259 x age x 39 = interesting number
I have osteoarthritis and had surgery for it in my jaw when I was 19. That surgery made my life significantly easier to live, though the doctor quit doing the surgery after a while because it made a difference for so few. I am grateful that I was able to have the surgery because it meant at least 33 additional years of eating and talking like an average person.
My OA, however, is now causing bone spurs in my hands and feet to form. I probably have similar problems, though not as advanced or at least not as visible, in my shoulders and knees.
What can I do for that?
Glucosamine chondroitin has been found to be effective for some people. I’ve been taking that regularly for about a month now. I think I am getting some relief in my larger joints from that.
Avocado-soybean unsaponifiables, according to Mayo Clinic, “is widely used in Europe to treat knee and hip osteoarthritis. It acts as an anti-inflammatory, and some studies have shown it may slow down or even prevent joint damage.”
In a study, 260 people aged between 45 and 80 with documented osteoarthritis of the knees, taking regular NSAIDs were given either 300 mg or 600 mg of ASU or placebo in a double-blind placebo-controlled trial lasting three months. Even though the duration of treatment was relatively short, there was a significant improvement in the measures of pain and function and a significant reduction in both the number of days taking NSAIDS as well as the overall dosages of NSAIDs required to control pain. Ad for supplement
So I need to get some of this. One problem with it is that Round Up (used on American soy crops) has a nightshade additive which can be adapted by the soy plant, according to one source here. So I want European soybeans… Wonder how I can get that.
Walgreens has a version of it, so I guess when I get out for Dad’s medicine, I will pick some up.
Found that Dasuquin for dogs has the ASU stuff in it mentioned above. Maybe I need to get some for Serenity, too.
Here are some notes from a very long sales video I watched.
What controls your bodyâ€™s fat. High levels signal your body to let go of fat.
Women have 2x leptin as men.
1. Women 3x less responsive to leptin. â€œleptin resistanceâ€ (1 unique problem)
2. When dieting, leptin can drop 2x as fast 2x as menâ€¦ leptin drops significantly, slowing your metabolism.
After baby, leptin problems get harder. Body hardwired to fight a losing battle with leptin.
Women have 2x as much leptin as men. Itâ€™s just almost completely untapped.
You can reset the way your body uses leptin.
from Venus Factor
NOTE: The first page has a transcript, without the pictures of women and the testimonials, that covers all the information the video gives. It also offers almost the same bonuses.
So what to do?
I don’t want to buy the information. I want to know the information. So I started looking elsewhere. Here’s what I’ve found…
Despite what the video says, it does look like a diet and exercise are required. However, the diet is mostly a low carb diet and exercise is fairly simple. According to this site, how and when you eat is as important as what you eat.
Eat a high protein breakfast immediately upon rising.
Eat 3 meals a day initially, though can be dropped to 2 later.
Don’t work out at breakfast time. (before or after)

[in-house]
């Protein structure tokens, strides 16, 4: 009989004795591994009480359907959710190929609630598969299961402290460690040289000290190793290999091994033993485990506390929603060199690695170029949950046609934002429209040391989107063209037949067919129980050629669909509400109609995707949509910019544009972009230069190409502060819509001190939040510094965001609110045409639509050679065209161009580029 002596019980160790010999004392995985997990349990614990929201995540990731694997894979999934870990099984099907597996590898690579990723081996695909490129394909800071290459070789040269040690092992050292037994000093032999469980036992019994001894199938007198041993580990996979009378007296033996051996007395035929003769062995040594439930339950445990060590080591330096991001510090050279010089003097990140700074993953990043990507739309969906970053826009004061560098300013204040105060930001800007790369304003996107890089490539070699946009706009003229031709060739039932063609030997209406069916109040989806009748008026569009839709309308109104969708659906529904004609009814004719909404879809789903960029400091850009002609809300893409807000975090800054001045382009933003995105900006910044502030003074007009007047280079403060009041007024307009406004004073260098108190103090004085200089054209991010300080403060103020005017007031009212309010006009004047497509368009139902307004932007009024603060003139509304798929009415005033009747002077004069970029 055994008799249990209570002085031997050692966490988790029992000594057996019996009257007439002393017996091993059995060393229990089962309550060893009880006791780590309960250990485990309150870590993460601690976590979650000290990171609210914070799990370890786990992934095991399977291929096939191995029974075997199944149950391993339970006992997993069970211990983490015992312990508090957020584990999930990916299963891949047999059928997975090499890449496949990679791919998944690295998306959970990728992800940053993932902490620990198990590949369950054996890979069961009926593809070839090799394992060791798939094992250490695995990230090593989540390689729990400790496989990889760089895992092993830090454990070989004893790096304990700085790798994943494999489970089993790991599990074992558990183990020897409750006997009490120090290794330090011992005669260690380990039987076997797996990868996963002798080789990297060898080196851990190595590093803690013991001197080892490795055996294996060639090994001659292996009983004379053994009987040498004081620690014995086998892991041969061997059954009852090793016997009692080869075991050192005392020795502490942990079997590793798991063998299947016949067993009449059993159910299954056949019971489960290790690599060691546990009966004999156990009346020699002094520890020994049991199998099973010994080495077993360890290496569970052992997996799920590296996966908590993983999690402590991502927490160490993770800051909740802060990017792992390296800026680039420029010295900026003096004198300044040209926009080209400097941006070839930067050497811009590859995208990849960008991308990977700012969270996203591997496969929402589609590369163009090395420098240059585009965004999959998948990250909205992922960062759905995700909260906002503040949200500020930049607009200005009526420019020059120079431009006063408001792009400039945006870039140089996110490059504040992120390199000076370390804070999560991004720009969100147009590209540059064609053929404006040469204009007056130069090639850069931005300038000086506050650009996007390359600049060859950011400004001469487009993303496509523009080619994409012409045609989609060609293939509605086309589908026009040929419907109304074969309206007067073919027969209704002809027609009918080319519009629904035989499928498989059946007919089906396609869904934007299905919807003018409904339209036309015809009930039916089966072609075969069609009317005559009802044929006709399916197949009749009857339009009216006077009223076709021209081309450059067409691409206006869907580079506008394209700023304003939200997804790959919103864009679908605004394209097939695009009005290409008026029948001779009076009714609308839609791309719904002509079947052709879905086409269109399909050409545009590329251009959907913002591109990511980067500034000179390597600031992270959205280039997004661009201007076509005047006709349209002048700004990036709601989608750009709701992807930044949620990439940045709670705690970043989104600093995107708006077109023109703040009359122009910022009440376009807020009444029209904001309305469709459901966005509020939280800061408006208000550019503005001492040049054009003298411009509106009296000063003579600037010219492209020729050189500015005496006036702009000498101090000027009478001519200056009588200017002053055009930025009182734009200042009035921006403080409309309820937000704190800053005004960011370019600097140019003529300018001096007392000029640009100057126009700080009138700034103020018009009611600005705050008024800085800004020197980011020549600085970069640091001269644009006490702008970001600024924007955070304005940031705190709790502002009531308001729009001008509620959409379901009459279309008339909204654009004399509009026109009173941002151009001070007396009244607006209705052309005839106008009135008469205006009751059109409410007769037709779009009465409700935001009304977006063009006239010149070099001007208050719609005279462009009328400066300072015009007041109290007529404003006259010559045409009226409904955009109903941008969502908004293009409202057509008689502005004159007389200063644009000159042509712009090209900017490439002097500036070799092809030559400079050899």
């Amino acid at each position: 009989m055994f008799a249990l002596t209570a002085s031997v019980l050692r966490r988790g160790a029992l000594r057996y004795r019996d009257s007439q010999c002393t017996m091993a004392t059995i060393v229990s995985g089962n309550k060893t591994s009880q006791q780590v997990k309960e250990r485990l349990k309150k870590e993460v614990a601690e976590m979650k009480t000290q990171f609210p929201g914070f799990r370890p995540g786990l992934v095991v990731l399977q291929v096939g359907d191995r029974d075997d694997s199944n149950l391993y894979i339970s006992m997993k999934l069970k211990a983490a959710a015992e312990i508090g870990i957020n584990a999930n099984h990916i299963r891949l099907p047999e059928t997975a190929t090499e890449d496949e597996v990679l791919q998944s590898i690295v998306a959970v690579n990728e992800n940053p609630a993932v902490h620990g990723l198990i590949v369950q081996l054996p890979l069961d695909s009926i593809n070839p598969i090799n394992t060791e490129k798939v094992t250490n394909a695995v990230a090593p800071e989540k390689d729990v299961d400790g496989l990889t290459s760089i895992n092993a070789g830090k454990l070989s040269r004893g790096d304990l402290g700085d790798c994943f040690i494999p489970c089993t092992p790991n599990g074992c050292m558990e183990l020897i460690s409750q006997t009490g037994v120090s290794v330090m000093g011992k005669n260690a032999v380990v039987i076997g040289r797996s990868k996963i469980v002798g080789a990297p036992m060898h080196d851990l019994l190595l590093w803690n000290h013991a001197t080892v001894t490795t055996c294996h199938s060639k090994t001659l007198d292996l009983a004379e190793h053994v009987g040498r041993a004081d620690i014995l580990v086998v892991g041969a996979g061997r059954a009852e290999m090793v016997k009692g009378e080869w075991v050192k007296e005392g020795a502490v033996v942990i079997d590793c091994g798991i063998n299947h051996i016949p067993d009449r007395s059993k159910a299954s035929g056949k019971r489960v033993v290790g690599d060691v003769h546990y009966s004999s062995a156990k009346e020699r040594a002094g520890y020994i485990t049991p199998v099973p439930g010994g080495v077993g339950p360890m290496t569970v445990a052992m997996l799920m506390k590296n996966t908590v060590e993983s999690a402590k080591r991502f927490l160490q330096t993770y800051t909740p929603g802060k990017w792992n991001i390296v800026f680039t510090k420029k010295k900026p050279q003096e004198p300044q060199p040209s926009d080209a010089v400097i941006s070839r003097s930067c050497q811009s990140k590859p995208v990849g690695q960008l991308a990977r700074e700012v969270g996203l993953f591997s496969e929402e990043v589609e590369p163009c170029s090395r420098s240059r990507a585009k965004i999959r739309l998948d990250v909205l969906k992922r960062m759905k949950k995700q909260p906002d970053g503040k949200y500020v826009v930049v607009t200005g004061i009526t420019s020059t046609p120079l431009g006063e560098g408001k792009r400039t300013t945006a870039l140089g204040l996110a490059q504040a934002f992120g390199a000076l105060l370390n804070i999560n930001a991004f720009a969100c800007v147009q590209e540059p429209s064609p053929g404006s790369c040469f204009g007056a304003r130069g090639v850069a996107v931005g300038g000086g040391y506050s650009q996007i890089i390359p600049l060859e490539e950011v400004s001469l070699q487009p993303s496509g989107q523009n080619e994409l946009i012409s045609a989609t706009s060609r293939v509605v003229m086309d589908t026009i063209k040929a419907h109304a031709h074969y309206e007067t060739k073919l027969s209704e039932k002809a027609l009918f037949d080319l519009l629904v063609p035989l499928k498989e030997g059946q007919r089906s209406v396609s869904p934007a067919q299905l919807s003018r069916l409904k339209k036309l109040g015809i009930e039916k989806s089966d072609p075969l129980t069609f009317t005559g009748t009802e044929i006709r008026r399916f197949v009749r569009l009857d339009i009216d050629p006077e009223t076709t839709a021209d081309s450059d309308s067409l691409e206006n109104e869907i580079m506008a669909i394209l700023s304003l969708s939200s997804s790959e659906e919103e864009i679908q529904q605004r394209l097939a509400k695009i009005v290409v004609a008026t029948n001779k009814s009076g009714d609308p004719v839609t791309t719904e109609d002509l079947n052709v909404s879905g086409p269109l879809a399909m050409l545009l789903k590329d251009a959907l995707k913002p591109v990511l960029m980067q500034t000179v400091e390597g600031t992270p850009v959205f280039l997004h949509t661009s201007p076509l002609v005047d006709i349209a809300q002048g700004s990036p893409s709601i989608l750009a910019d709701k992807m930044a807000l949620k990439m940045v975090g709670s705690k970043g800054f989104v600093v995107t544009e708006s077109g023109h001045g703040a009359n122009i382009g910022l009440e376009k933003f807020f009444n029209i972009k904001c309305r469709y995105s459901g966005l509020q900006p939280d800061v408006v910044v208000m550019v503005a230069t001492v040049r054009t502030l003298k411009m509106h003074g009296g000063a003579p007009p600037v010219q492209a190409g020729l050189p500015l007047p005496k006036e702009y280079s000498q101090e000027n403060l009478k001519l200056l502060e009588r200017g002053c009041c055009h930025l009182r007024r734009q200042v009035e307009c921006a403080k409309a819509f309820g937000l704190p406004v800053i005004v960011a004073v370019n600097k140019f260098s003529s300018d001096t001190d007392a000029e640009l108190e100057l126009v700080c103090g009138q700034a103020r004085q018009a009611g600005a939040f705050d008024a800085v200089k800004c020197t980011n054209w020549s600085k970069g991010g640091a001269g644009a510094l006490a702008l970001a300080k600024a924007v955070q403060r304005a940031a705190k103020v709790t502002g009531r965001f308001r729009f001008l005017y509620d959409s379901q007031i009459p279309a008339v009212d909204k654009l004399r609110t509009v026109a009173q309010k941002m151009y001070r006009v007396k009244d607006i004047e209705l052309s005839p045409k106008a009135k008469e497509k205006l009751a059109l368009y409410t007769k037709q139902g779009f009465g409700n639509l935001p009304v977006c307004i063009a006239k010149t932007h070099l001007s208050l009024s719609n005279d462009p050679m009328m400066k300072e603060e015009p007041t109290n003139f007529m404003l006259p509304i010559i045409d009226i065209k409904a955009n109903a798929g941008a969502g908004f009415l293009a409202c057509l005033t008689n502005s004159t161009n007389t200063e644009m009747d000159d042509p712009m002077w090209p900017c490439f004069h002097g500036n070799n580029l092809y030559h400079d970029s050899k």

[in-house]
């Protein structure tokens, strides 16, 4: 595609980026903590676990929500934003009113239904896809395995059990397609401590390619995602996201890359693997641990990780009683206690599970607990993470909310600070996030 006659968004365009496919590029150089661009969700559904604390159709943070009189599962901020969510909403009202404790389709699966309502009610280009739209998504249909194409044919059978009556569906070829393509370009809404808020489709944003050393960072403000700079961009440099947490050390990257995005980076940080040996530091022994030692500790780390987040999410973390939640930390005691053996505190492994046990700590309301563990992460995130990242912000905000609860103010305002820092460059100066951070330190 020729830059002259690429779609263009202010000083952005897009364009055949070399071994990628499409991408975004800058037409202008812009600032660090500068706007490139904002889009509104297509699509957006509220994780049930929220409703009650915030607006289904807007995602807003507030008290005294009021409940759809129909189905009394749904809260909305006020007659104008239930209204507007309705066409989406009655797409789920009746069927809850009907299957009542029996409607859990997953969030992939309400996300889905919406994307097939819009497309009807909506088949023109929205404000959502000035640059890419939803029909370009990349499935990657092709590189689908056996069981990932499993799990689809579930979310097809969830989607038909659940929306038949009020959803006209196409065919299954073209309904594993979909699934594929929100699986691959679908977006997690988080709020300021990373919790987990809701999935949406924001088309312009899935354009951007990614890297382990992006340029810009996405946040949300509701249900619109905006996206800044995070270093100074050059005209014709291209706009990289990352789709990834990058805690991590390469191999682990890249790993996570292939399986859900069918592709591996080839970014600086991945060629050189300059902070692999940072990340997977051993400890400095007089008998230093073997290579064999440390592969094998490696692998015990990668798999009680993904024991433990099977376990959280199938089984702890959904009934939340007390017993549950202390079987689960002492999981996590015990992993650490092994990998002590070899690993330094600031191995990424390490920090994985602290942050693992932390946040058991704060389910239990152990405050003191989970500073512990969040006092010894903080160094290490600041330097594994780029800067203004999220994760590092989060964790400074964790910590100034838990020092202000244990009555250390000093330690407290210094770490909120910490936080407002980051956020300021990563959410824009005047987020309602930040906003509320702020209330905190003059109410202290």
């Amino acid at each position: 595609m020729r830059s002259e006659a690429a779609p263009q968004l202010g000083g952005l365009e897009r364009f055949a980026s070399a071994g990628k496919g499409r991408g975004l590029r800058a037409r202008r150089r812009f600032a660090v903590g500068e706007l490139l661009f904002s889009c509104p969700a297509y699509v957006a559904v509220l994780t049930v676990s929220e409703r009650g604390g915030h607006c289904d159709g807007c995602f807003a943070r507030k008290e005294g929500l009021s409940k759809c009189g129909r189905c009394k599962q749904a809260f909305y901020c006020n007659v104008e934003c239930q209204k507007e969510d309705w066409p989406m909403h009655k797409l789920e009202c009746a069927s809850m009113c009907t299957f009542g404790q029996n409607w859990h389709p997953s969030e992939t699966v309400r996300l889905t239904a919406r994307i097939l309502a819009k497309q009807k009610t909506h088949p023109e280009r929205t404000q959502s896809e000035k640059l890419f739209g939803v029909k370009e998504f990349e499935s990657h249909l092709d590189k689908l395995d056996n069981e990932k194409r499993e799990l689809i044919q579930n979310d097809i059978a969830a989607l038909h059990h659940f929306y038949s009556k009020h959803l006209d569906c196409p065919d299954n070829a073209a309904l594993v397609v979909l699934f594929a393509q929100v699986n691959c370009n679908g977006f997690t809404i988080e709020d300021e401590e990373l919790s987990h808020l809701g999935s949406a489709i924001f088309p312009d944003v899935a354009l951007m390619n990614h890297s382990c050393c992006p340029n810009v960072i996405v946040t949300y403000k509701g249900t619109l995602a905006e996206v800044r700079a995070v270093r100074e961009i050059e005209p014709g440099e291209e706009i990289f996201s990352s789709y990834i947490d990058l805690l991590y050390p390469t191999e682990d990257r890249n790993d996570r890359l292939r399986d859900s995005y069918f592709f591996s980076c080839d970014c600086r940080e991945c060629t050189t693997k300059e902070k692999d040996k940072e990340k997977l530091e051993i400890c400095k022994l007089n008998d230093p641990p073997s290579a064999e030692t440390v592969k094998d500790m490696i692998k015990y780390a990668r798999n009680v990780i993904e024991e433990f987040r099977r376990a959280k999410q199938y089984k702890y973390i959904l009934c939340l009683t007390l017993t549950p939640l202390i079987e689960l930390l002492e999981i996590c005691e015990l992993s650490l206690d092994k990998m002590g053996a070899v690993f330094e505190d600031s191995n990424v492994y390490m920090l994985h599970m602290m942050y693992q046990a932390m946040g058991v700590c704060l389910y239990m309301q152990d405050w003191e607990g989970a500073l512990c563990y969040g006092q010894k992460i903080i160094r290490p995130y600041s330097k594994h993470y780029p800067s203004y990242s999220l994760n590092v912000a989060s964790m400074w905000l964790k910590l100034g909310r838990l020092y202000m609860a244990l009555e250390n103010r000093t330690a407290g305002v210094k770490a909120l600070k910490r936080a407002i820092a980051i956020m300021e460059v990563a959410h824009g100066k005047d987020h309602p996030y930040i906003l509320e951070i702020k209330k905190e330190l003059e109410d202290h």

Limit your carbs to 25 grams a meal. (No potatoes or rice.)
Eat lots of fat with your carbs.
Work out after 5 pm, if you want to exercise.
Eat supper 4 to 5 hours before bedtime.
If you have trouble falling asleep, do 3-5 minutes of body weight exercises (pushups, air squats).
While reading on Leptin and on Jack Kruse’s website, I found discussion of adrenal fatigue–which I have been diagnosed with by the same practitioner who recognized my nightshade allergy.
Kruse said that adrenal fatigue is a brain problem and, while discussing other things, wrote:
“at its core obesity was an inflammatory brain condition of bad signaling”
I know my brain signaling is haywire because I have epilepsy (which is basically defined as brain signaling gone haywire).
from Jack Kruse
I found a new source, while looking at Leptin sensitivity issues, that gave a list of nightshade foods that made a lot of sense to other/additional sensitivities I have noticed:
What are Solanaceae? If you have an AI, DDD or DJD consider avoiding them:
A. American-grown soy! It has been hybridized with petunias, a nightshade, to be pesticide resistant (Round-Up)
B. All potatoes (NOTE: this does not include sweet potatoes because they are from the Marigold family)
C. Tomatoes (green are worse than any other type if you eat them as I do. The lycopene issue is offset by eating other red fruits of veggies. Watermelon for example blows tomatoes away as a source of lycopene.)
E. sweet and hot peppers (including paprika, cayenne pepper and Tabasco sauce, but not black pepper)
F. ground cherries
G. tomatillos and tamarillos
H. garden huckleberry and naranjillas
I. pepinos and pimentos
J. Only the cape gooseberry is a nightshade (Physalis peruviana), Most gooseberries are not in the nightshade family. They are in the genus Ribes and are related to currants.
K. Blueberries, Strawberries, okra, artichokes, have some solanaceae toxin in them, but are not strict nightshades. If you have arthritis or another inflammatory condition you might want to rethink the â€˜dogmaâ€™ that surrounds them. (kills me to tell you this too)
American grown soy will be a problem for me. Strawberries is sad, because I like those.
The source is Jack Kruse.